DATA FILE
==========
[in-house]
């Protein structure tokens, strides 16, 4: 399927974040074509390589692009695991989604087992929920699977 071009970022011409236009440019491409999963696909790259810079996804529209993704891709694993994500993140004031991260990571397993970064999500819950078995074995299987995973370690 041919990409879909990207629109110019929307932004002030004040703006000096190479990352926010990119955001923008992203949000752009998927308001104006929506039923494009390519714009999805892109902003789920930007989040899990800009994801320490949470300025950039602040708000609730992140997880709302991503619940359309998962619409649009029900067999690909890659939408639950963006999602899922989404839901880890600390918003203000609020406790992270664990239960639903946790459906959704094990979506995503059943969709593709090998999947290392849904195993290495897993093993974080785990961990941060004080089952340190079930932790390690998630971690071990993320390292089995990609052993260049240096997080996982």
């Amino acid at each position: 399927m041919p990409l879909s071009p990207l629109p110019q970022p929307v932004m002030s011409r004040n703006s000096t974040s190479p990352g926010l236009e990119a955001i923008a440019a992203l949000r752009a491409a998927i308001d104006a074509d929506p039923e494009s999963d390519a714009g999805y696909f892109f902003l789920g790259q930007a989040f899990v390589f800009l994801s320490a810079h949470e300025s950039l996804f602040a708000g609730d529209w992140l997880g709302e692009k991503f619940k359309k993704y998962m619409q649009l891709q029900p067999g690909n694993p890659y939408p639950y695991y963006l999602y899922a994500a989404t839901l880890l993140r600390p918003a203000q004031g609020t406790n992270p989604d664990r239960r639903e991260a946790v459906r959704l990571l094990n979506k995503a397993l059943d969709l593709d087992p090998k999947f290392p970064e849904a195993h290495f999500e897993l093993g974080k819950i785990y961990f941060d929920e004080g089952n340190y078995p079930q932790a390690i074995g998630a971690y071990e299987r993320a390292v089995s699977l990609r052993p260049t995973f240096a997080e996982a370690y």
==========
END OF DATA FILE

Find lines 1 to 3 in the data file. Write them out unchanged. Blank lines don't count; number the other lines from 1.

[in-house]
């Protein structure tokens, strides 16, 4: 399927974040074509390589692009695991989604087992929920699977 071009970022011409236009440019491409999963696909790259810079996804529209993704891709694993994500993140004031991260990571397993970064999500819950078995074995299987995973370690 041919990409879909990207629109110019929307932004002030004040703006000096190479990352926010990119955001923008992203949000752009998927308001104006929506039923494009390519714009999805892109902003789920930007989040899990800009994801320490949470300025950039602040708000609730992140997880709302991503619940359309998962619409649009029900067999690909890659939408639950963006999602899922989404839901880890600390918003203000609020406790992270664990239960639903946790459906959704094990979506995503059943969709593709090998999947290392849904195993290495897993093993974080785990961990941060004080089952340190079930932790390690998630971690071990993320390292089995990609052993260049240096997080996982």
């Amino acid at each position: 399927m041919p990409l879909s071009p990207l629109p110019q970022p929307v932004m002030s011409r004040n703006s000096t974040s190479p990352g926010l236009e990119a955001i923008a440019a992203l949000r752009a491409a998927i308001d104006a074509d929506p039923e494009s999963d390519a714009g999805y696909f892109f902003l789920g790259q930007a989040f899990v390589f800009l994801s320490a810079h949470e300025s950039l996804f602040a708000g609730d529209w992140l997880g709302e692009k991503f619940k359309k993704y998962m619409q649009l891709q029900p067999g690909n694993p890659y939408p639950y695991y963006l999602y899922a994500a989404t839901l880890l993140r600390p918003a203000q004031g609020t406790n992270p989604d664990r239960r639903e991260a946790v459906r959704l990571l094990n979506k995503a397993l059943d969709l593709d087992p090998k999947f290392p970064e849904a195993h290495f999500e897993l093993g974080k819950i785990y961990f941060d929920e004080g089952n340190y078995p079930q932790a390690i074995g998630a971690y071990e299987r993320a390292v089995s699977l990609r052993p260049t995973f240096a997080e996982a370690y």